I Don't Know How She Does It by Allison Pearson- This is a reread for me. A friend asked me to read it several years ago for my stay-at-home-mom take on the working mom story. I'm hosting the book club this month (yes, the one I've only attended ONCE so far…) and this was one of my choices for everyone to pick from. Here's my little disclaimer: I'd forgotten just how much shocking language was in the book, but the story was still very powerful for me to read. And even more so now, probably seven years after I first read it. I think it has something to do with the fact that I do carry a part-time job now that I didn't even dream of seven years ago. Granted, my part-time job is right here on the computer and done at night at home. But there is still a pull it puts on me and that pull (tiny though it is) identified more with Kate's pull than it did seven years ago. There is a tension there that is worthy of discussion and I'm looking forward to hosting it in a few weeks.

The Patron Saint of Liars
by Ann Patchett – This was another one of my selections for book club this month and though not the one chosen, one I still wanted to read. My word. Ann Patchett can tell a story. I read Bel Canto many years ago and really only remember liking her writing, but thinking it took me forever to read it. Not so with The Patron Saint of Liars. If you are the type of reader who must have the story tied up neatly with a pretty bow on the top by the end, then skip this one. It isn't for you. But if you are in the mood for a story that will make you race to the finish and then be sorry it is over, then this may be something you will enjoy. In short, the main character, Rose, is headed from California to Kentucky to a Catholic home for unwed mothers who plan to give their babies away after birth. Problem? Rose is married. She lives a life of secrets and lies, hence the title of the book. Worth reading.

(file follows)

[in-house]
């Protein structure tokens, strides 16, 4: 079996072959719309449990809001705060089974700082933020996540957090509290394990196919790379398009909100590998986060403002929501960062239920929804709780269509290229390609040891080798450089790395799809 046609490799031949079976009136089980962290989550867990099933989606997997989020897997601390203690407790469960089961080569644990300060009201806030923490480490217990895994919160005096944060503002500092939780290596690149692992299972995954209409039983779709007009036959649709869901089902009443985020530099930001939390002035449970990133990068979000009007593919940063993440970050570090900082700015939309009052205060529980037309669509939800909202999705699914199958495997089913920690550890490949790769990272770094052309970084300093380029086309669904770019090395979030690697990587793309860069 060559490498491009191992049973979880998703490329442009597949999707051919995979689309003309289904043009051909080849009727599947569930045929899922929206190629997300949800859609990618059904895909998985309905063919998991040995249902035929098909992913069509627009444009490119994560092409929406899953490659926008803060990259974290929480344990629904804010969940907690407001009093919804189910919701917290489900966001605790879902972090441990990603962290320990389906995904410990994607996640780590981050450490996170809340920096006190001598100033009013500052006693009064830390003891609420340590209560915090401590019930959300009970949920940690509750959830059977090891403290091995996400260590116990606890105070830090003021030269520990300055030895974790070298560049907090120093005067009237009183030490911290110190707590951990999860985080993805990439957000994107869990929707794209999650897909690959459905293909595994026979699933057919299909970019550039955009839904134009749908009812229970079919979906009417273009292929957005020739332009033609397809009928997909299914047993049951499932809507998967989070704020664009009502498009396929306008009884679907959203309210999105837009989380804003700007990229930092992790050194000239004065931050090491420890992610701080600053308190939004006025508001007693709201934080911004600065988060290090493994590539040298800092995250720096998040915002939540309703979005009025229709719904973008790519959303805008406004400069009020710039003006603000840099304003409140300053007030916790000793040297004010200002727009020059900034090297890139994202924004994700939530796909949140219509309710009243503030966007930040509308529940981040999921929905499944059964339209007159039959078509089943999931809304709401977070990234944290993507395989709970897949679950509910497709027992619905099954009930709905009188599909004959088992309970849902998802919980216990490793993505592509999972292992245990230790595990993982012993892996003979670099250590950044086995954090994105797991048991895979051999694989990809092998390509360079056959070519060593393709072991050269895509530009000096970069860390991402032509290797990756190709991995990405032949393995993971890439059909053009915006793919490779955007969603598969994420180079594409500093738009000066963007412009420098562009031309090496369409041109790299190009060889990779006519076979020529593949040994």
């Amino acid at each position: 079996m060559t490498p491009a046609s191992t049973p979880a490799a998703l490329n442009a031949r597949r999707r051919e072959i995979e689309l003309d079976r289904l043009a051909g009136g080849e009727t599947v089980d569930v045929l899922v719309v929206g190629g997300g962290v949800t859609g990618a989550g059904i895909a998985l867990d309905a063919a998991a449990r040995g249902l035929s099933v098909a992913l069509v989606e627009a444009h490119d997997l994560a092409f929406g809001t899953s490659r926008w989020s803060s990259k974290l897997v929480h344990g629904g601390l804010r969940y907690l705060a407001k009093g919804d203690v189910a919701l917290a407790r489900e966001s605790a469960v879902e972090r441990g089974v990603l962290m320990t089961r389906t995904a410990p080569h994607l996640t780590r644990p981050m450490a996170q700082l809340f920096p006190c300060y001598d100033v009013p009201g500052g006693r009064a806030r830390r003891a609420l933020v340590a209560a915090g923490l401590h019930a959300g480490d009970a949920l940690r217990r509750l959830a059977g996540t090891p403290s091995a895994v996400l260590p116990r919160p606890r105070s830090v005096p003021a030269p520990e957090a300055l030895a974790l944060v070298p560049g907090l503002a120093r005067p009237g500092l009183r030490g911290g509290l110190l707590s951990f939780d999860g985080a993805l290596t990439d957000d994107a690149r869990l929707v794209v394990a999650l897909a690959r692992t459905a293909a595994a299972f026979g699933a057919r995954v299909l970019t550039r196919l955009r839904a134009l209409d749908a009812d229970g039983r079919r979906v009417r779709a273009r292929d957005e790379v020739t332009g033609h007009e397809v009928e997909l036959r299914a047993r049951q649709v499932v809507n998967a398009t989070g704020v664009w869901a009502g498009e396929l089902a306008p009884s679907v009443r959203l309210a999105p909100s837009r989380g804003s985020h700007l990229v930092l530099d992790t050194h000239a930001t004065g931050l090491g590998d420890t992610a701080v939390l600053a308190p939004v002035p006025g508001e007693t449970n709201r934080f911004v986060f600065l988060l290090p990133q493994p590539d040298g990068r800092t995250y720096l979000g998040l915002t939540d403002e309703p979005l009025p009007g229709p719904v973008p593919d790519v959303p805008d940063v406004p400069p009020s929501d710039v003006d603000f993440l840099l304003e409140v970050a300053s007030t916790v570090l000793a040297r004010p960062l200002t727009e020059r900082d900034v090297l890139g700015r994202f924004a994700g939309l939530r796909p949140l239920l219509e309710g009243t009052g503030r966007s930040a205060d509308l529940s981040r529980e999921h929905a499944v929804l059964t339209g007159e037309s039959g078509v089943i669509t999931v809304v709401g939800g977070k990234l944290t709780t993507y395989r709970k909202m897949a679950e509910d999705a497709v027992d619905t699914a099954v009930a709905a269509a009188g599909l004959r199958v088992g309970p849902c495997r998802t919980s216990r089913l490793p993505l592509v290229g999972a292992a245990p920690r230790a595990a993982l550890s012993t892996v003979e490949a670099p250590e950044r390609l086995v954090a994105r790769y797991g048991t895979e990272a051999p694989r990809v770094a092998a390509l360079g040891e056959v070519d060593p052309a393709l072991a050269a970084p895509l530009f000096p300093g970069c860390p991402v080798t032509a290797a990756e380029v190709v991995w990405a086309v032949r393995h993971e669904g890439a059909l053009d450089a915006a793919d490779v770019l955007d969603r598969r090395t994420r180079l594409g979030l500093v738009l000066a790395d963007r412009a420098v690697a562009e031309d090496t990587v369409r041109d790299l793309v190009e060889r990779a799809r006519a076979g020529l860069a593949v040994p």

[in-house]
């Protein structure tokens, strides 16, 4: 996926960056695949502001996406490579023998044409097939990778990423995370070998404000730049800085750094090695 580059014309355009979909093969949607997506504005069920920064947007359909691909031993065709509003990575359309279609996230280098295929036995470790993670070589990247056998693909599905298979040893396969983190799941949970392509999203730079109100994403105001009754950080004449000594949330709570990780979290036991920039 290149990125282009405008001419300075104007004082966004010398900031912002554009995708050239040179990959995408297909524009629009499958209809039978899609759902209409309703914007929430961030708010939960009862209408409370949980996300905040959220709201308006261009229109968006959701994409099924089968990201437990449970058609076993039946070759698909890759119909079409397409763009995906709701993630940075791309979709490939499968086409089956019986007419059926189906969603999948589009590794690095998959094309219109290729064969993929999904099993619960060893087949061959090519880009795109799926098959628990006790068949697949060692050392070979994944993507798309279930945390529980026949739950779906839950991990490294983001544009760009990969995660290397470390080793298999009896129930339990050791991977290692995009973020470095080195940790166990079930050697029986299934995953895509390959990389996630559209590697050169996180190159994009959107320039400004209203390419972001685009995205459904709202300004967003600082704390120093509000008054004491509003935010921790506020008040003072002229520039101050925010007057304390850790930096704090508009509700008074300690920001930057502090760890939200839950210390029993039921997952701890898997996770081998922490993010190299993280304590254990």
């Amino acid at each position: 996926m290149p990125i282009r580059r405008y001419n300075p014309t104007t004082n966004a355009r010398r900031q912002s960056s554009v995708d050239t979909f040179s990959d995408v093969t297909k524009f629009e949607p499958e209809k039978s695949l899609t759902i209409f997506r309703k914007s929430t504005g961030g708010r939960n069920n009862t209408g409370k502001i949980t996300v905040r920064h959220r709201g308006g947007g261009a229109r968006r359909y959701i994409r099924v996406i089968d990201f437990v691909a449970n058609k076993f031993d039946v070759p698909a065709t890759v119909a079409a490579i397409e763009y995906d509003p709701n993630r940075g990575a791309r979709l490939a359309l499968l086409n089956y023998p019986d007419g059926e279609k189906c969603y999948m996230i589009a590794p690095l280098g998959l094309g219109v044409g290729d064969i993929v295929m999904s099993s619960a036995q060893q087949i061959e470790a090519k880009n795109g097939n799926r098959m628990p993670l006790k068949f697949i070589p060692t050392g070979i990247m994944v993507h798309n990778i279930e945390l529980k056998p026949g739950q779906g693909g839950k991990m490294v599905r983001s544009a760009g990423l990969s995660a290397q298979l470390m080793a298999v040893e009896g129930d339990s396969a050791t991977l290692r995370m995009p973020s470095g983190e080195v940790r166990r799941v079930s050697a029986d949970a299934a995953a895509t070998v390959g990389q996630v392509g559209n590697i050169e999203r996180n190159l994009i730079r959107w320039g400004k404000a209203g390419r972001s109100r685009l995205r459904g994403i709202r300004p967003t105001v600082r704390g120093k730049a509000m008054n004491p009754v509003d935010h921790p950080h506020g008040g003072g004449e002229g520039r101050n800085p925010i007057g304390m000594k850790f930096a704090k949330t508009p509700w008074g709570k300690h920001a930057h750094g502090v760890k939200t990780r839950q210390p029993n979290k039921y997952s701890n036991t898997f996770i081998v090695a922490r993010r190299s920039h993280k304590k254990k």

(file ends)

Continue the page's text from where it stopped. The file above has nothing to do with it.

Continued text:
The Master Puppeteer by Katherine Paterson – This was read out loud to the girls in conjunction with Sonlight's Core 5 program. I'll be honest – some of the school readers we read put me to sleep. Not this one. It was a very interesting story and we all enjoyed it. The girls kept begging me to keep reading after I'd read our daily 2 chapters. I held them off until the very end when there were only two chapters to go to the finish – we read four that day. Paterson also wrote Bridge to Terabithia which we didn't realize until the end of the story, but made sense. The writing is very good.

Next Up:

The Brothers K by David James Duncan – At 645 pages, I asked Craig if I could count this one as two books. He laughed at me. But so far? So good.